The effects of increased production and use of natural gas on greenhouse gas emissions are complicated and not predictable by theory alone. Bills under discussion in the US Congress to establish a cap-and-trade system for the abatement of greenhouse gas emissions in the US add another complication both economically and environmentally. I propose an analysis of the probable effects of these attempts to put a market price on carbon dioxide and other gases (including methane) on the production of coalbed methane, focusing on the San Juan Basin. Areas of policy concern include the economic effects of pricing carbon on the supply of and demand for both gas and other fuels for which it is a substitute (especially coal), the effect on total emissions of the substitution of gas for other fuels, the effect on emissions of methane leaks in the gas production and distribution system, and the possible use of coalbed methane extraction as a method of carbon sequestration through the injection of carbon dioxide into deposits to ease the release of methane. Other environmental concerns include local air quality concerns from the drilling process and the effect on water quality and quantity. Coalbed methane production generally involves the extraction of large amounts of the water that holds the methane in the coal aquifer. This water is of varying quality, and while in some areas it can be used for watering livestock or other productive uses, in the San Juan Basin it is usually injected back underground.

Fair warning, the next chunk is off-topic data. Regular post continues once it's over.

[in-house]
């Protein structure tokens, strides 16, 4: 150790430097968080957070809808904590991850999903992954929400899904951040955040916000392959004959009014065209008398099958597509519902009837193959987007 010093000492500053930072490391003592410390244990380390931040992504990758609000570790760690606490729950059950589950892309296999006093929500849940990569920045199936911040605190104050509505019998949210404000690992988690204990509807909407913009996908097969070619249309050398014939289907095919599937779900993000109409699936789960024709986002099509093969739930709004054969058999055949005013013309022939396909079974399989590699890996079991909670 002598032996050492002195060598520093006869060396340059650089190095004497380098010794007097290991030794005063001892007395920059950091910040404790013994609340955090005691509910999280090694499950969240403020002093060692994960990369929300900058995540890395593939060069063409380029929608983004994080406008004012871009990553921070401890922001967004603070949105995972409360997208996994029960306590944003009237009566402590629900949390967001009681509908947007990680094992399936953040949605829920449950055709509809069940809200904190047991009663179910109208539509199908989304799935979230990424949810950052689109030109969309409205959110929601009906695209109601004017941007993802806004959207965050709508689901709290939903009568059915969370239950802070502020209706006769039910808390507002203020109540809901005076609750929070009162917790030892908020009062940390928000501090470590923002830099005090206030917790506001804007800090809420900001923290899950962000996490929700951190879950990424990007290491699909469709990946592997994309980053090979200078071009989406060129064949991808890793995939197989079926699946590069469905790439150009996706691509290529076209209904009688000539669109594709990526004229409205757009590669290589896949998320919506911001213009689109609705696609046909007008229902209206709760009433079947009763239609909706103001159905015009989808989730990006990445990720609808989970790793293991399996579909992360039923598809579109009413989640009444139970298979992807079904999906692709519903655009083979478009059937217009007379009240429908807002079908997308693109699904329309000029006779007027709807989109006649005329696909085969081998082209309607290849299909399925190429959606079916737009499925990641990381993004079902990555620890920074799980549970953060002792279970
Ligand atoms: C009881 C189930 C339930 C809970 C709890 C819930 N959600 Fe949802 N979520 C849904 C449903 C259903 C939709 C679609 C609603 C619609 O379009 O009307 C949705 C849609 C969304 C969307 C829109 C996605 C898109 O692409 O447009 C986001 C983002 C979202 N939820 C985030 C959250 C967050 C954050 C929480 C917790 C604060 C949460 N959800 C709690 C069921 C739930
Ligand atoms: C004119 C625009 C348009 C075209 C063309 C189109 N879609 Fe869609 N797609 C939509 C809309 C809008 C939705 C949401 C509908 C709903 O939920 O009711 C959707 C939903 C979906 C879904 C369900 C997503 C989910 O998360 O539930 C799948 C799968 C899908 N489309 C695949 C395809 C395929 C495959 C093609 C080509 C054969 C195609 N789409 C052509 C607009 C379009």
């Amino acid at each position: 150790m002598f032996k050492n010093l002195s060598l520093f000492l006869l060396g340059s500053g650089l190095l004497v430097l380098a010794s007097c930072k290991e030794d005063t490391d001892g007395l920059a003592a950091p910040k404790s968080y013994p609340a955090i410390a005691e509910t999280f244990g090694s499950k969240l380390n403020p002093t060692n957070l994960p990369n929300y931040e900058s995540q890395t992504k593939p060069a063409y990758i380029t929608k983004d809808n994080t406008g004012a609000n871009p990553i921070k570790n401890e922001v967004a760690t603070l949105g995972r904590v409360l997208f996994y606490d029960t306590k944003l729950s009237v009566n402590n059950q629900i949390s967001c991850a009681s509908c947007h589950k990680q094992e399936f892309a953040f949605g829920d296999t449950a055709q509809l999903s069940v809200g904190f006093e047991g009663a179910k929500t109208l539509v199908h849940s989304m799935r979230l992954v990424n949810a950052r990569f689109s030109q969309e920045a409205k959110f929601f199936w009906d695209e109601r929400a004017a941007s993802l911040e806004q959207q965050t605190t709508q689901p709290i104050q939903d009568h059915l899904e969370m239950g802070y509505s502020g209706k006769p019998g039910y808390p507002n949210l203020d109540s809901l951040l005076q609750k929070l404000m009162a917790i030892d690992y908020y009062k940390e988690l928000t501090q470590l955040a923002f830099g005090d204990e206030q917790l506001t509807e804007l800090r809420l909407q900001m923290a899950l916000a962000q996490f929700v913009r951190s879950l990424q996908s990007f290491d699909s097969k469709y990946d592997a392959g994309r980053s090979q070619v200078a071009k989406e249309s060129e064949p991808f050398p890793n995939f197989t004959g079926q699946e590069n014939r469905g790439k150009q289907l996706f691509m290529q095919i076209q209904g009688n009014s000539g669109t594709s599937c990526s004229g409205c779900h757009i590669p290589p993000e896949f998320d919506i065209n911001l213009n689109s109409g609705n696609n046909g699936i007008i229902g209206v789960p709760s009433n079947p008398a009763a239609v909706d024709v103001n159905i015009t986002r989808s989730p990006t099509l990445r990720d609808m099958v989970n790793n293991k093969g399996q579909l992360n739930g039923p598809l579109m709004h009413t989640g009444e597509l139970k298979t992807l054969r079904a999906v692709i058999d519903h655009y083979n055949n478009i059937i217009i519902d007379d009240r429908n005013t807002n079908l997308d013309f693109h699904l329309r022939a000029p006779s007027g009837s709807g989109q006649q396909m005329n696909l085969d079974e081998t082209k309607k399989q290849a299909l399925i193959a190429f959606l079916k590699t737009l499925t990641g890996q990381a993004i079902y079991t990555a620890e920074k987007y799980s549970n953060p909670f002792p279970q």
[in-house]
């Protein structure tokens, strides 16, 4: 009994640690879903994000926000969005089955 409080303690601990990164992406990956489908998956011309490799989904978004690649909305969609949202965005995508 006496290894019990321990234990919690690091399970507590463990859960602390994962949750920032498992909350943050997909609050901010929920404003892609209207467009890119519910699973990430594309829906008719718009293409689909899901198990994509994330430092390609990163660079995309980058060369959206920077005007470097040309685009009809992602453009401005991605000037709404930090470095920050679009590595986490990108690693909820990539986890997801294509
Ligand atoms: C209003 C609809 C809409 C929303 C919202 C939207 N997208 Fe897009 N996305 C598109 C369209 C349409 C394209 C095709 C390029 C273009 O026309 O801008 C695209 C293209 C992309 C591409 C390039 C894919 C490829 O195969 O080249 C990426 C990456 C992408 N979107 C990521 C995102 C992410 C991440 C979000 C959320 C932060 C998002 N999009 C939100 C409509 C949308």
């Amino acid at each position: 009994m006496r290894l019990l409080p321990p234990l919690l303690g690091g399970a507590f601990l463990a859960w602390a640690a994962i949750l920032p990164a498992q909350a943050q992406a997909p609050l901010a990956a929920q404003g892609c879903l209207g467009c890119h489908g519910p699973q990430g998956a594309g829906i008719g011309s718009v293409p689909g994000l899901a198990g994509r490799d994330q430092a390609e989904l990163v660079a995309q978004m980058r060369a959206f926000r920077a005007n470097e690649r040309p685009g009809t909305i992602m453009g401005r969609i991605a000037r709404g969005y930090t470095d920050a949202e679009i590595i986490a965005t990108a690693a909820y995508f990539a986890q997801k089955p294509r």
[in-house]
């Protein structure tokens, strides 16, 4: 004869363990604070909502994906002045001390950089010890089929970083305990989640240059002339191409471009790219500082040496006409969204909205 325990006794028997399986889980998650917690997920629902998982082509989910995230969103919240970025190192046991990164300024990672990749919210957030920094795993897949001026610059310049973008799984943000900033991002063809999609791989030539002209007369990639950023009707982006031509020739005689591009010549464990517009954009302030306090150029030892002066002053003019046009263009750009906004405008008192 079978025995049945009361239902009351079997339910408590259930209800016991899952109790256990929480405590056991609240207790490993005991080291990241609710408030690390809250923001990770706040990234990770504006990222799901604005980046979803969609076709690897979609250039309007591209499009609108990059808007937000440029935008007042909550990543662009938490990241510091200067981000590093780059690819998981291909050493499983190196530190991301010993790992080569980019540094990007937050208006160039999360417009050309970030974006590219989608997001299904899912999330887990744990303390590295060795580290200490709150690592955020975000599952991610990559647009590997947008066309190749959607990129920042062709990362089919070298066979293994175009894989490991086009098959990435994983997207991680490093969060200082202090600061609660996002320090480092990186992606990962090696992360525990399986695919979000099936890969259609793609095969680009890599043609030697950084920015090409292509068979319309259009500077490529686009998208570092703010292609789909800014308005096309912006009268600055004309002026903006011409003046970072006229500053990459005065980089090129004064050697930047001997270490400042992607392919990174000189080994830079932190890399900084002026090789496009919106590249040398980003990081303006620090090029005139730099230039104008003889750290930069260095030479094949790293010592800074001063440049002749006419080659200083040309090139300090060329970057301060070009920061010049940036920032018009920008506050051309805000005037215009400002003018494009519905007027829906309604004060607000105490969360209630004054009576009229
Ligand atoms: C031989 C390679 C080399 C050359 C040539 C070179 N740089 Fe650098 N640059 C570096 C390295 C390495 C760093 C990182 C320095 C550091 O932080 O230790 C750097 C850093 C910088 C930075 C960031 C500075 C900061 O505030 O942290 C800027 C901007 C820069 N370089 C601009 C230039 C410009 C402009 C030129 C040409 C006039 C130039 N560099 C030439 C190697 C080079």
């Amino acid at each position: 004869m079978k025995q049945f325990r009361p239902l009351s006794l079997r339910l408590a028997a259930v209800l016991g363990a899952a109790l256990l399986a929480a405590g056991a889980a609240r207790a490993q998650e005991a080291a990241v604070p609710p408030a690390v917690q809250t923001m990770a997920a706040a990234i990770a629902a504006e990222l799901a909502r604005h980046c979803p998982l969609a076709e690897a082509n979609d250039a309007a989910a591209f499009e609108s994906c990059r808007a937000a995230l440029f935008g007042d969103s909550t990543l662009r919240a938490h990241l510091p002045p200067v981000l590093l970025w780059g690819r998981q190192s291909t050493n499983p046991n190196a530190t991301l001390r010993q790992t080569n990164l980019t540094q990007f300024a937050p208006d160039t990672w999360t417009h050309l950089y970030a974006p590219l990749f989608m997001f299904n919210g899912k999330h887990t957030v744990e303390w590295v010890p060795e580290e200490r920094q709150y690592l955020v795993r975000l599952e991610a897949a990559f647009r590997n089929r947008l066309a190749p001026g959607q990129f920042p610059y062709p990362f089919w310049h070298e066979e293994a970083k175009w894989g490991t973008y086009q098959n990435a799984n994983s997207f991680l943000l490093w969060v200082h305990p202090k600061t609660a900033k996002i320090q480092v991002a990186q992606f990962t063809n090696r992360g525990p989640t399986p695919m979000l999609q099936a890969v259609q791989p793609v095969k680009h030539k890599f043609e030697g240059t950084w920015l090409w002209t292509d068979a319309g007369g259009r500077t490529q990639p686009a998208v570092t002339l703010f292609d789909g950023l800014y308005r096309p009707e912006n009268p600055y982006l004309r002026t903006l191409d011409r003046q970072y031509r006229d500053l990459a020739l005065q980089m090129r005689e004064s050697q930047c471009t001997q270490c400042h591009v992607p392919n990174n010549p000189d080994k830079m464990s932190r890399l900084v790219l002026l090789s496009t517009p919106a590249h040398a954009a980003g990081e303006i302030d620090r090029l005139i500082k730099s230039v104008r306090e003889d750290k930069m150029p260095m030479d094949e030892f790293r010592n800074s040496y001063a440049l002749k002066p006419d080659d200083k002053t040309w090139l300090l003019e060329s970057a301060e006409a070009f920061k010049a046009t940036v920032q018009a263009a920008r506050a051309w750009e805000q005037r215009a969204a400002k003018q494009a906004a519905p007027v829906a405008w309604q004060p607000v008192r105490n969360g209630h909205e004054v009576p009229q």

Methodology will be along the lines of a literature review, evaluating recent studies of the effects of cap-and-trade systems such as the European ETS on the production and prices of fossil fuels along with studies of issues more directly relevant to gas production and distribution to determine what, if any, conclusions can be drawn about the likely effects of a cap-and-trade system on coalbed methane production. When appropriate and feasible I will attempt to evaluate the applicability of previous studies through comparison of the data used in those studies with EPA emissions data and EIA data on US fossil fuel production and pricing, with a focus where possible on data specific to San Juan Basin coalbed methane production.